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Friday, July 21, 2006
Mixed Martial Arts--- New Jersey Commission Corrects Mainstream UFC Stories
by Ivan Trembow
Originally Published on MMAWeekly
If you have read a mainstream media article about the UFC in recent months, you've likely read about Zuffa's purchase of the UFC and its subsequent sanctioning in Nevada. What you're unlikely to have seen is any acknowledgment of the fact that the UFC was already sanctioned in 2000 by the New Jersey State Athletic Control Board, which is widely regarded as the second most influential athletic commission in the country, behind only Nevada's.
The authors of many of these articles have written that most of today's rules were added to the sport after Zuffa bought the company. Many of the articles have also said that the UFC was not sanctioned by any major athletic commission before the Zuffa purchase, or that the UFC actually got sanctioned in New Jersey after the Zuffa purchase.
In the case of the latter claim, it's not just the authors of the articles who have made these kinds of statements, as UFC president Dana White has made the same kind of statements on two occasions in the past week. White said on ESPNews' The Hot List that the UFC "wasn't sanctioned by any of the major athletic commissions" before the Zuffa purchase, and White also said to the Washington Times, "The first thing we knew we had to do was to get it sanctioned by all the major athletic commissions. We sat down with officials from Nevada and New Jersey in 2002, and we got that done."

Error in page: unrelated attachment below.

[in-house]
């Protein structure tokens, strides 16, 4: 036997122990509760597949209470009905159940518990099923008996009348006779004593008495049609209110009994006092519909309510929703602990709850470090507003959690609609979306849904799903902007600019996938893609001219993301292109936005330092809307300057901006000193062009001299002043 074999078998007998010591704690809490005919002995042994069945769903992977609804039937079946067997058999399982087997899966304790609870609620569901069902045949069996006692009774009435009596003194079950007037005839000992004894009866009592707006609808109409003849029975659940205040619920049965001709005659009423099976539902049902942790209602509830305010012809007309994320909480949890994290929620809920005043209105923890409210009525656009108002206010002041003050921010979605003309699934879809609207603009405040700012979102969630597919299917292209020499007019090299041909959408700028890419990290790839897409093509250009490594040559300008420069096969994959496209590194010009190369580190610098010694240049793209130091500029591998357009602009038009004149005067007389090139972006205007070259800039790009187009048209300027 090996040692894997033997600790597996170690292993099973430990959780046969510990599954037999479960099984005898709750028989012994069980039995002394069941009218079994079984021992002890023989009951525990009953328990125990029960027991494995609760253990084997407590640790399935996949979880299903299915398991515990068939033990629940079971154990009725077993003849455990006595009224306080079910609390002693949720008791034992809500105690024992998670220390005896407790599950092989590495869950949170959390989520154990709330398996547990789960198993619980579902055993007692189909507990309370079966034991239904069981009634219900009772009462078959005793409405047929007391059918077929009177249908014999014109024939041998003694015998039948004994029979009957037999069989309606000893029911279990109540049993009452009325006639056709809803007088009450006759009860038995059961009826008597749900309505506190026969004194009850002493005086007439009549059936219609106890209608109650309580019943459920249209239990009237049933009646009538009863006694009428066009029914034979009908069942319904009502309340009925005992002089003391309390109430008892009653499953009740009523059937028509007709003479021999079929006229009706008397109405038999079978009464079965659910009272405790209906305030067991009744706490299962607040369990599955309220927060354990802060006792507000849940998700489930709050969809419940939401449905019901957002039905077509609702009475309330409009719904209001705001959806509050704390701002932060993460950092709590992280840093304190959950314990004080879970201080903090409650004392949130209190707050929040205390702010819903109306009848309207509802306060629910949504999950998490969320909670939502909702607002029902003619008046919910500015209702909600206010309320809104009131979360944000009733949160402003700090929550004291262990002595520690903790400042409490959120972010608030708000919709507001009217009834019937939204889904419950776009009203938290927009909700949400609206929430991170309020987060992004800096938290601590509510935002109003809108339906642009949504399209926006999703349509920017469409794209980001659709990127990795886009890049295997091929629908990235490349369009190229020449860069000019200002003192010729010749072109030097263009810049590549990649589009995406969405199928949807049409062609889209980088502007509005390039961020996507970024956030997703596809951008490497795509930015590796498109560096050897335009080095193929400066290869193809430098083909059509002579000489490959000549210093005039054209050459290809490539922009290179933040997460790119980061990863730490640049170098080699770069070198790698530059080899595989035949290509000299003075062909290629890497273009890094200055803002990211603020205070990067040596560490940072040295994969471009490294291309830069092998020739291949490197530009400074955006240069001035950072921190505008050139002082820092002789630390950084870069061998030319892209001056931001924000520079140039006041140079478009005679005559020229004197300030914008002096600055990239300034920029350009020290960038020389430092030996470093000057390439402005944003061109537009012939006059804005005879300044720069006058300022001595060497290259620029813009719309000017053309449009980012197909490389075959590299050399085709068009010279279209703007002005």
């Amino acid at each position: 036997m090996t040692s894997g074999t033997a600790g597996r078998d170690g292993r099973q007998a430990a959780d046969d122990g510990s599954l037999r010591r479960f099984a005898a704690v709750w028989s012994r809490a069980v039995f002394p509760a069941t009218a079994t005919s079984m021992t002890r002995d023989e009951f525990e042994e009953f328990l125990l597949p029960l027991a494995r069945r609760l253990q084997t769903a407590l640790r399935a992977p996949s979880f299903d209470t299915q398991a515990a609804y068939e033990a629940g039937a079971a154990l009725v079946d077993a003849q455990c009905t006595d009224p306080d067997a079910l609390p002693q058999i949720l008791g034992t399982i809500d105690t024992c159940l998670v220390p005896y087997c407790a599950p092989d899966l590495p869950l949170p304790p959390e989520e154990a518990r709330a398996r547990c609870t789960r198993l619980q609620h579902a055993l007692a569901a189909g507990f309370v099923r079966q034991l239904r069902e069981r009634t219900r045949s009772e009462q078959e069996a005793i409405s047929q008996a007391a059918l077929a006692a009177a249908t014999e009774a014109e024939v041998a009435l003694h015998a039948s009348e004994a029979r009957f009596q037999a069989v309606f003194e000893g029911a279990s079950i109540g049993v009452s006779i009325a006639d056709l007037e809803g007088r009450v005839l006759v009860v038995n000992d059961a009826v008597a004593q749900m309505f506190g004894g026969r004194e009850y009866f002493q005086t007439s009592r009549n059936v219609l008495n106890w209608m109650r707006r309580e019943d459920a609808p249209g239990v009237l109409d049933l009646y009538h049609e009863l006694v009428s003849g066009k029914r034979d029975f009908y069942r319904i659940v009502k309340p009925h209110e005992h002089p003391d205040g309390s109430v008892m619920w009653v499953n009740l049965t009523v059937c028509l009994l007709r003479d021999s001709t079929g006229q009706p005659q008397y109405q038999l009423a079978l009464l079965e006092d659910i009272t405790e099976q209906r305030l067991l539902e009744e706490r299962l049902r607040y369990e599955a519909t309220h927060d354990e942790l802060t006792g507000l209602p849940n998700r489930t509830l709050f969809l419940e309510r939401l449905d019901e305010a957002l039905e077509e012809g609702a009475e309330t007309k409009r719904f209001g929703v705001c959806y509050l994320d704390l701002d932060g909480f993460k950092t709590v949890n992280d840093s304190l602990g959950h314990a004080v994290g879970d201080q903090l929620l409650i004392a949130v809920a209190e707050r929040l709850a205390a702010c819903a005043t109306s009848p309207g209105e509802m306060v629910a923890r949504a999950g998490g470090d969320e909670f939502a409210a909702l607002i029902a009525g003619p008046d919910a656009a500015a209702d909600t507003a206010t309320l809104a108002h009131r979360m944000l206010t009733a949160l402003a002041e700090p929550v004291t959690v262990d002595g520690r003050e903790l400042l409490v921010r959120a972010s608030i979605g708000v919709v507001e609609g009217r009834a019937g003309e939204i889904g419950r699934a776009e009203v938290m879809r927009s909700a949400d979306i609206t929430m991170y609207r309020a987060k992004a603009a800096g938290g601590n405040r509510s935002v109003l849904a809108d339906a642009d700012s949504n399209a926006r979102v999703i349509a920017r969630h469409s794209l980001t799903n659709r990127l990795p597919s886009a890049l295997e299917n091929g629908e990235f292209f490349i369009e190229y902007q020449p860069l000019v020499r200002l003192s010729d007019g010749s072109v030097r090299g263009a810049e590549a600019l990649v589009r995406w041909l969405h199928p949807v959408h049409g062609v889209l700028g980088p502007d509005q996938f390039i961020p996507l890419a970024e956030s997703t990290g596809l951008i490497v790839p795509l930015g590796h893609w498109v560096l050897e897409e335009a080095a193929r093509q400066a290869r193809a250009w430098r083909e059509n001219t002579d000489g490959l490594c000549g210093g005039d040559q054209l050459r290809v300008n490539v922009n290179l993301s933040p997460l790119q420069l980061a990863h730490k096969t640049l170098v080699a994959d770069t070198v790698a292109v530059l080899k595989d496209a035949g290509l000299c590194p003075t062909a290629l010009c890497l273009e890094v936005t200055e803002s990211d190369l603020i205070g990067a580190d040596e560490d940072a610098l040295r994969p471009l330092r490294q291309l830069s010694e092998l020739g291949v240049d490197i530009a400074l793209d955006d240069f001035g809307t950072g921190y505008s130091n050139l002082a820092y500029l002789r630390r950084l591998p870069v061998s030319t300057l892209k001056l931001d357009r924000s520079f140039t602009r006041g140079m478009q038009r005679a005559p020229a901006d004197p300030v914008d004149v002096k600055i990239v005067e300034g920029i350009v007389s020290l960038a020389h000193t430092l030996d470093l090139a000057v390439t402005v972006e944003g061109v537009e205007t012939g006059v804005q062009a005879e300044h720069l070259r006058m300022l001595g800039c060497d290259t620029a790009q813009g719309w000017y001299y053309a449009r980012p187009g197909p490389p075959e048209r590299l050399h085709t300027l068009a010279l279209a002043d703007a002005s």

As a result of many different mainstream media articles that have made the same factually incorrect statements about the history of the UFC, the following letter was sent to several mainstream media journalists by Nick Lembo, Counsel to the New Jersey State Athletic Control Board.
Lembo has given MMAWeekly permission to publish this letter.
"Hello, this is Nick Lembo, Counsel to the New Jersey State Athletic Control Board.
I am writing to clarify what, in my opinion, were misleading, confusing or erroneous statements recently published in some major newspaper articles regarding the sport known as mixed martial arts.
Thank you for your interest and coverage of the mixed martial arts. Please review the following, which may assist you, in case you wish to author any future news articles on the subject.
Be advised that: